Over the past several decades, commercial fishing has come to epitomize the definition of an unsustainable practice. The industry is motivated by the prospect of short-term profits, while expecting long-term consistency in supply. They rely on scientists to provide projected populations and dependable methods of tracking based on the current killing rate, species breeding rates and a large variety of peripheral factors. However, projecting these future trends is extremely complicated, as they are influenced by many variables beyond human control.
For example, in a short period of time, the Orange Roughy became one of the most desirable fish in the sea. The industry was determined to meet the growing demand. After several years of intense fishing, the Orange Roughy is now nearly extinct. At the time, marine biologists had not discovered the fact that Orange Roughy can live to be 150 years old and are not able to reproduce until they are sexually mature at around age 30. Consequently, their populations were never able to rebound.
Today, the world is witnessing the devastating effects of the industry’s infinite greed, as they repeatedly destabilize and exploit every ocean on the planet. The term unsustainable can be defined as using or harvesting a resource in a manner that severely depletes or permanently damages the resource itself as well as other entities that are dependent on its stability. There are two factors that make commercial fishing unsustainable. The first factor to consider is the volume of fish who are killed.
In 2006, a team of researchers from the United States, Britain, Canada, Panama and Sweden compiled the most current and comprehensive report on commercial fishing in the world. They concluded that 29% of all commercially fished species are currently in a state of population collapse-defined as populations “at least 90% below their historic maximum catch levels.”  The United Nations Food and Agricultural Organization (FAO) cited similar findings in their 2008 report-stating that 80% of wild populations are either fully exploited, over exploited, depleted or recovering from depletion.  Driven by over fifty billion dollars in government subsidies, the number of fishing fleets in the world has increased to a point of saturation.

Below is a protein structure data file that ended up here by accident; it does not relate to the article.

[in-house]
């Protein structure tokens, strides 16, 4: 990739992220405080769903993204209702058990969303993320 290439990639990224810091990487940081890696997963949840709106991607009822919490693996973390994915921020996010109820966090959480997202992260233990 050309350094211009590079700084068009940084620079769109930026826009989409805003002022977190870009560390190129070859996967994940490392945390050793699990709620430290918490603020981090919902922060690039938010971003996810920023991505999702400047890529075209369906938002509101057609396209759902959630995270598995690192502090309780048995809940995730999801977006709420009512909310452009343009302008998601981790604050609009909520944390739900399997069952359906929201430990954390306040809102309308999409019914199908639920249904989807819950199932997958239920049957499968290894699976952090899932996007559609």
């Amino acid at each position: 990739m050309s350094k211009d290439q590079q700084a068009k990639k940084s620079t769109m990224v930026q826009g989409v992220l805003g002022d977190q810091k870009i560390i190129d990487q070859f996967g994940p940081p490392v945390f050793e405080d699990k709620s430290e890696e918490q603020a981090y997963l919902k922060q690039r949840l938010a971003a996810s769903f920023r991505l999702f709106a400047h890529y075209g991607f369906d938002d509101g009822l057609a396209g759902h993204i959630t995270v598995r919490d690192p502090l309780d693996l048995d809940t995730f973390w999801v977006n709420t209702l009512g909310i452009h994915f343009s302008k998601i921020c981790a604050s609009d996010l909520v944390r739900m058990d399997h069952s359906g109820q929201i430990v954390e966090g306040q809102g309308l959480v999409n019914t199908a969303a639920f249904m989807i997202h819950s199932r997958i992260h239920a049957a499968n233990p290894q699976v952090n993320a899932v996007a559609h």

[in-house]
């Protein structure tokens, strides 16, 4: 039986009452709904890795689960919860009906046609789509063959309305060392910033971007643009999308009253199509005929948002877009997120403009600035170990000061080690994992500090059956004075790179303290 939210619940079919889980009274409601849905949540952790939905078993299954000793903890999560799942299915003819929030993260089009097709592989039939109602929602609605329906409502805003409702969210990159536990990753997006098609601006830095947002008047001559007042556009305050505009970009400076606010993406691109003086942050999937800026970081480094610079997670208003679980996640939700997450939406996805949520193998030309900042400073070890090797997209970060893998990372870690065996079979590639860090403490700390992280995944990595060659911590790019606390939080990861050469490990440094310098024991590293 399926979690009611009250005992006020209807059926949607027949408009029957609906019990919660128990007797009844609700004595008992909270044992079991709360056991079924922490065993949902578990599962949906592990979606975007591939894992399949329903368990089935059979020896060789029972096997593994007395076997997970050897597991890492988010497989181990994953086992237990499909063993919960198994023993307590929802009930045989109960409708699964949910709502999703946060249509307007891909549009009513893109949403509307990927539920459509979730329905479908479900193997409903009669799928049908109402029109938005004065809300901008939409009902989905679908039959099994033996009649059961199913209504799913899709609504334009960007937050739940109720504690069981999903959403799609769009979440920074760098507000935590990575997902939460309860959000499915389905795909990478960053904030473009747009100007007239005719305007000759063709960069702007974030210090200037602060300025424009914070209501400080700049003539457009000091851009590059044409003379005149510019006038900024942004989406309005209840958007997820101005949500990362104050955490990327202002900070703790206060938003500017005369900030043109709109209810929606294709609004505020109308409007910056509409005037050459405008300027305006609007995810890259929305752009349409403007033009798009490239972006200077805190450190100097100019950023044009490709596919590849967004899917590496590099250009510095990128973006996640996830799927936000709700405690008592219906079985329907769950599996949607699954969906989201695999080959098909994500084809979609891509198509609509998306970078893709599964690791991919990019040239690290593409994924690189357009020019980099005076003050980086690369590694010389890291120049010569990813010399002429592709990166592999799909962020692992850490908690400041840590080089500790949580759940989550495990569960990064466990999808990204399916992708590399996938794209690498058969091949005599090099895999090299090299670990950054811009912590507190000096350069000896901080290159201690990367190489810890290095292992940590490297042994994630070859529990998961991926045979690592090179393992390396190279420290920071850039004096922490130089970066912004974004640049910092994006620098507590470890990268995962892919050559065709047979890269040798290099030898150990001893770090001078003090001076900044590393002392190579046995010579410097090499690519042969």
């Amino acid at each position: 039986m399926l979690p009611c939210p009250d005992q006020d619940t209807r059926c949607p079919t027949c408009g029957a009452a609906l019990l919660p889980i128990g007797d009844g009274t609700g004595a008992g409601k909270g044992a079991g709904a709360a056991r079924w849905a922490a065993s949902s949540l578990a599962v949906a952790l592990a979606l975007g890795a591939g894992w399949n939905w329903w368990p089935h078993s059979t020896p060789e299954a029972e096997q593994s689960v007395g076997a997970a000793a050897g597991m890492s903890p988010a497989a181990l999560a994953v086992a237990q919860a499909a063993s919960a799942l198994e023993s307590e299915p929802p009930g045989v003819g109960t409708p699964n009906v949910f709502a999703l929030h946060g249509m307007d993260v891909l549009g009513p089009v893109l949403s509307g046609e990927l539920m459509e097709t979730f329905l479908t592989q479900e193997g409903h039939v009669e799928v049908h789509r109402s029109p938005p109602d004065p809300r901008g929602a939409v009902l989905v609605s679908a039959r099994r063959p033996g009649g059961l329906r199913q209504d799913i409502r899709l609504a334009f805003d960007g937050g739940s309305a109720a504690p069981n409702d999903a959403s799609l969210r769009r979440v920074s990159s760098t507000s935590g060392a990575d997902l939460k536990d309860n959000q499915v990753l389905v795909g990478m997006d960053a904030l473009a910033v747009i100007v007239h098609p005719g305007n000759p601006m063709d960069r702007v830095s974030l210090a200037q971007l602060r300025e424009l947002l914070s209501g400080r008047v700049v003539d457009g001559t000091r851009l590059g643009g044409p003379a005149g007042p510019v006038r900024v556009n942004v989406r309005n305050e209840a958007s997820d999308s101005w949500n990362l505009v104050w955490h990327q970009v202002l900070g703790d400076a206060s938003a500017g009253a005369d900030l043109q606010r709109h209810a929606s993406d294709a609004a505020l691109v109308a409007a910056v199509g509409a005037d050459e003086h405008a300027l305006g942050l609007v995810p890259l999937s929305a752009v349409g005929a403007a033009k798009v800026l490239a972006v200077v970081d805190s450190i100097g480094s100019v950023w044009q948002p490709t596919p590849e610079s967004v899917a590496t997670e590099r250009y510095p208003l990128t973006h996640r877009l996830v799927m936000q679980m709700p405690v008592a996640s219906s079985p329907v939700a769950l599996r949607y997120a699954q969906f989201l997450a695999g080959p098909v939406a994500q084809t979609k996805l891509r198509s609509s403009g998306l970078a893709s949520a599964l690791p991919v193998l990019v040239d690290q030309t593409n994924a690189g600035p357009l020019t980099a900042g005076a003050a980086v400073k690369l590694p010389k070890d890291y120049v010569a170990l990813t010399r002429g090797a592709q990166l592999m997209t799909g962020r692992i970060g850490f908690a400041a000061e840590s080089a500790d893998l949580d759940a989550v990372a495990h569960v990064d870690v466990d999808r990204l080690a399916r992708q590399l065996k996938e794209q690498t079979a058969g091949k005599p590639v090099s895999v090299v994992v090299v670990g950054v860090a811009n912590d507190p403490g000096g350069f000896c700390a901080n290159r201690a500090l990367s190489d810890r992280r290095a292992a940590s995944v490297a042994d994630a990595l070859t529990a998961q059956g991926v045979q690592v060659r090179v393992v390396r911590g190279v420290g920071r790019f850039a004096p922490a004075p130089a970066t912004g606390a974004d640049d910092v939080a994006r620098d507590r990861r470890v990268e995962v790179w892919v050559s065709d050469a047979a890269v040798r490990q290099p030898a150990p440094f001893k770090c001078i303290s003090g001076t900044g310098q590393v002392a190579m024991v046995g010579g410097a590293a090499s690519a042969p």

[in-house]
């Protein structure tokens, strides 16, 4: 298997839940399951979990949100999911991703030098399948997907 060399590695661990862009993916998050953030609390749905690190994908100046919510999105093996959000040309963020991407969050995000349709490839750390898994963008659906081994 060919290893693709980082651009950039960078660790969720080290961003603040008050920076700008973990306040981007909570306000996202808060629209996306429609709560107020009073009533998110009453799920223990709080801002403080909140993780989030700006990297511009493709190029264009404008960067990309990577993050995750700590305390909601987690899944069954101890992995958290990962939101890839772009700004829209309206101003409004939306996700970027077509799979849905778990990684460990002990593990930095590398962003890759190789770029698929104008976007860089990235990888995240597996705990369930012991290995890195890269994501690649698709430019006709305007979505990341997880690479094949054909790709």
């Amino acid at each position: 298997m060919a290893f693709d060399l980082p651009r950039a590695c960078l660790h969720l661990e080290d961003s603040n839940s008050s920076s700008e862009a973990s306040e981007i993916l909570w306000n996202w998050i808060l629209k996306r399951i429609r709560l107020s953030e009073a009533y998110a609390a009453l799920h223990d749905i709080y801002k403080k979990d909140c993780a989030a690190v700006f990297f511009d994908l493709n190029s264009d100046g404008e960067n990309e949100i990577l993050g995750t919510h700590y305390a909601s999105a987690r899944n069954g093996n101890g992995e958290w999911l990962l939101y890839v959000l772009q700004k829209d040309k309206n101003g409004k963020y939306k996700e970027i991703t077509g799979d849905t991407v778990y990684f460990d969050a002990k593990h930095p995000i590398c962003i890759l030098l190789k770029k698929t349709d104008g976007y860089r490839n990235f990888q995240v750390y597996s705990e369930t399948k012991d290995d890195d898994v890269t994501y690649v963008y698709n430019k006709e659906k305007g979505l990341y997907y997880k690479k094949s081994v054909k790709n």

The second factor that makes commercial fishing unsustainable involves the techniques and common practices used to catch the fish.
Trawls are extremely large nets that are dragged through open water or along the sea floor. In the process, they indiscriminately capture any and all animals who are unable to escape through the small openings. They also decimate ancient coral communities that are home to thousands of plant and animal species.
Long lines consist of thousands of baited hooks hanging at varying depths over many miles. They are usually left in the water for long periods of time and kill many species.
Gill nets are large, nearly invisible nets designed to trap fish in the open water. After swimming into the net, the fish try to swim in reverse, causing their gills to become entangled. 
After becoming entangled in nets or impaled by hooks, the fish experience prolonged pain and suffering. They tirelessly try to free themselves and are vulnerable to predation and parasitism. The nets and hooks are reeled in at a fast rate, causing rupture of the eyes and swim bladder. Most of the fish die of suffocation in the minutes after being lifted from the water and dumped into the boat.
Each of the methods described above kill far more animals than the fish they target. Referred to as “by-catch,” these animals are of no value to the industry and are simply discarded. The FAO estimates the volume of by-catch to be about 20 million tons annually.  Turtles, birds and mammals drown after becoming entangled in the nets and hooks. Many of these animals have experienced a sharp decline in population-largely due to industrial fishing. According to the World Wildlife Fund, annual by-catch includes:
- Over 300,000 small whales, dolphins, and porpoises.
- Over 250,000 endangered loggerhead turtles and critically endangered leatherback turtles.
- 300,000 seabirds-including 26 species currently threatened with extinction.
- Billions of corals, sponges, starfish, and other invertebrates. 
 Retrieved 9/25/09 from http://www.washingtonpost.com/wp-dyn/content/article/2006/11/02/AR2006110200913.html
 Retrieved 9/27/09 from http://www.fao.org/fishery/sofia/en
 Retrieved 3/2/2013 from http://oceana.org/en/our-work/protect-marine-wildlife/sea-turtles/learn-act/fishing-gear
 Retrieved 3/2/2013 from http://worldwildlife.org/threats/bycatch